Musings + Essays

On Creative Habits.

By: Jen Shoop

I referenced earlier this week an interview with Toni Morrison in which she talked about some of the difficulties of writing. The entirety of the interview is well worth a read, and there are many wisdoms to pocket and turn over. Among them are details of her creative process. She says: “I realized that for me this ritual comprises my preparation to enter a space that I can only call nonsecular . . . Writers all devise ways to approach that place where they expect to make the contact, where they become the conduit, or where they engage in this mysterious process.”

I am always drawn to learning about the rituals of writers, artists, and creatives, perhaps because I feel I have very little in the way of pre-writing observances. Candidly, I can’t tell whether this means I have not yet hit my creative stride, I need to spend more time reflecting on the optimal conditions for ascending to a personal Mount Helicon, or I have, for better or worse, learned with age to be pragmatic – I nearly want to say “unfussy” – about the circumstances in which I put pen to paper.

In graduate school, I was particular about my work habits, especially when I was staring down an essay prompt. I had to wake before seven — before the light fully saturated the basement apartment I lived in on R Street in Georgetown — and work on an empty stomach. I would begin with a gridded notepad or plain white computer paper and write by hand waif-like filaments of thought. I would draft in loopy, sloppy cursive even though I have tidy, minuscule, highly-recognizable penmanship that I take some pride in when writing in literally any other forum. It felt to me that writing in my usual hand would impinge on the speed of my thought. These threads would gradually coagulate into full sentences, connected by circle and arrow and caret, and I would build in momentum until either hunger pangs or a complete first paragraph materialized, at which point I would begin to write on my laptop or break for lunch. Often, these two happenings occurred in curious synchrony with one another, and my work for the day would be done. I could then move through my afternoon coursework and errands with something like accomplishment.

The shape of my writing nowadays could not be further from that disciplined liturgy. I write in the car, while running, over the head of the small child nestled in my lap, on napkins, in margins of receipts, during my nightly stroll with Tilly. I write around and between appointments and errands, just before I squeeze in a run or just after being interrupted for the twentieth time by my dog barking at the mailman, my daughter barging in asking me to unwrap her granola bar, or an impromptu stand-up with Mr. Magpie on the logistics for the week. I publish with virtually no revision. I am sure the writing has suffered, but the inspiration has not. I feel I am now more permanently dispositioned to absorb and connect with the phenomena that for me must precede writing. I find myself consciously cultivating my own susceptibility to these curiosities: a well-turned phrase, a candid glimpse into someone else’s life, a happenstance run-in with nature, the way my son’s matriculation to pre-school stirred something primal in me. Perhaps, being generous to myself, the “place where I expect to make the contact” (as Morrison put it) has become less about the physical and ritualistic conditions in which I write, but the degree to which I remain prone to the sensations around me as I move through my life. But I sit here and wonder today whether I should spend more time in the revision rooms in which I dwelt during graduate school? In some ways, I feel I’ve become a disciplined observer but a lax writer. Perhaps some day I will learn to bring the two roles in parity with one another: sharp eye, sharp prose. For now, my writing moves across experience like a procumbent branch. And that will have to do.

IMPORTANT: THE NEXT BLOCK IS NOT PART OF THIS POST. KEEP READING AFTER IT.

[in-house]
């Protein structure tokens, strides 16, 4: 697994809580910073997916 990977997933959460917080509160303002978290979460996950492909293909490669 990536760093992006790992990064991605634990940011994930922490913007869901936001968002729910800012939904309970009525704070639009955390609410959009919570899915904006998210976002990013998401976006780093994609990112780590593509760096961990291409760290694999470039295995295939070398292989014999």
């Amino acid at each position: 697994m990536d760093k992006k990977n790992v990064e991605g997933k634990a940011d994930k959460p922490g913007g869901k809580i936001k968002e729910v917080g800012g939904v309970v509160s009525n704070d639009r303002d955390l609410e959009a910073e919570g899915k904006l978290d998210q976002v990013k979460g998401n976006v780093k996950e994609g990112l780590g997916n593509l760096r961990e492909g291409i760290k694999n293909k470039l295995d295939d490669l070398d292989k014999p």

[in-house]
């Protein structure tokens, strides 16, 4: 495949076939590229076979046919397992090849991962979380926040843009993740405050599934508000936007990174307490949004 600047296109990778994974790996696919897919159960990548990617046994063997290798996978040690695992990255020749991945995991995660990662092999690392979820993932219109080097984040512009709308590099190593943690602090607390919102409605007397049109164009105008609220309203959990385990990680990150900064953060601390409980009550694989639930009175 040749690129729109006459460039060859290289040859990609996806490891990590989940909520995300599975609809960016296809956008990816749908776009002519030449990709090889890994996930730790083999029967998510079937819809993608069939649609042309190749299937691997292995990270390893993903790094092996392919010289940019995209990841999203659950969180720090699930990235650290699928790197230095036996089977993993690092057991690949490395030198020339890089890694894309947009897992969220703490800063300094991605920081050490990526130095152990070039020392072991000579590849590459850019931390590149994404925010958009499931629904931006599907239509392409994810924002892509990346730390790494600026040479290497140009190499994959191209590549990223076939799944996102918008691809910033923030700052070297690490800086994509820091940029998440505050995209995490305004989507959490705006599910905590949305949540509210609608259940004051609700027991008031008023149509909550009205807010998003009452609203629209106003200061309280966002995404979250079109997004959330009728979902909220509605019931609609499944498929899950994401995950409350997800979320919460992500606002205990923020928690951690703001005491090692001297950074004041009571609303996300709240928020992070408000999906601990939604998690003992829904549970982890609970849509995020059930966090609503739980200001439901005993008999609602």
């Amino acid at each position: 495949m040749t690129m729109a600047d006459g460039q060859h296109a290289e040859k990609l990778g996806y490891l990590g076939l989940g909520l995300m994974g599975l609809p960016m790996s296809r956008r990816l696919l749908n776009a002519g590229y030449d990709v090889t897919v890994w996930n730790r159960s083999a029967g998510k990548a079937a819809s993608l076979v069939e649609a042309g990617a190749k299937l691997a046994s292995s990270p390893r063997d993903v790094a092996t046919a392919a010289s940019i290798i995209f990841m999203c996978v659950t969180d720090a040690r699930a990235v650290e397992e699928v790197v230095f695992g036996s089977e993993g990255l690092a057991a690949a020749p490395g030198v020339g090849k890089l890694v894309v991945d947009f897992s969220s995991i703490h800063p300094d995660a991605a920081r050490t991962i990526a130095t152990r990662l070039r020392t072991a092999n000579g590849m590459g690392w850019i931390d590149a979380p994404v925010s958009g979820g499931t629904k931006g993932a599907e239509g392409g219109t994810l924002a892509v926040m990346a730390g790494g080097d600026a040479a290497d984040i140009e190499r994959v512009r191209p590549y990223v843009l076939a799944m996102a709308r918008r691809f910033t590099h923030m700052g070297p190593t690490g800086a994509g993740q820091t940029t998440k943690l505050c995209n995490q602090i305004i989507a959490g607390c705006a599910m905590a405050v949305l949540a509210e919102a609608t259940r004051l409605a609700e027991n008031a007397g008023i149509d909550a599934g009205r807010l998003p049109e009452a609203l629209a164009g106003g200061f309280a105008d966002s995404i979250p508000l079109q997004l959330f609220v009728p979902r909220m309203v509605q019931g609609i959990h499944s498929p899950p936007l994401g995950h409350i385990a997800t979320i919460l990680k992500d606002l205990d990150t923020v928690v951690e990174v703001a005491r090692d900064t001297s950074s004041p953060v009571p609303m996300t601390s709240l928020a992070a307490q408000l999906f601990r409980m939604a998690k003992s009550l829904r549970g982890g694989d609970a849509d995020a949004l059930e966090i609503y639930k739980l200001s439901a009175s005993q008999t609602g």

+Do you consider yourself creative?

+Thoughts on pursuing an advanced degree in literature.

+Writing about my grad school habits brought me right back to thinking about the kind old French woman who lived upstairs.

+Building a literary life raft.

+Who would be in your personal canon?

+On dedicating myself to writing.

Shopping Break.

+If you’re interested in this topic, you might enjoy this little book on the creative habits of many celebrated artists and authors. I used to give it as a gift to members of my team. My point was that it’s helpful to reflect on when you’re at your creative best.

+I love overalls — this is a cute and flattering slim-cut pair. I like to layer over tops like this or this.

+Another fabulous swimsuit. So many great ones out right now — more here. My Maygel Coronel arrived and it is GORGEOUS IRL.

+Just came across this reasonably-priced, chic sunhat!

+Such a fabulous, bold top for spring.

+Just the softest pajamas.

+This timeless LBD would be a workhorse in any closet. Great for work, funerals, general Jackie O. vibes.

+Satin mary janes for the lowkey bride.

+Great to have a set of these coloring pages on hand for lazy weekends at home with little ones!

+J’adore J’ADORE these platforms.

+I continue to marvel at this absolutely one-of-a-kind foundation.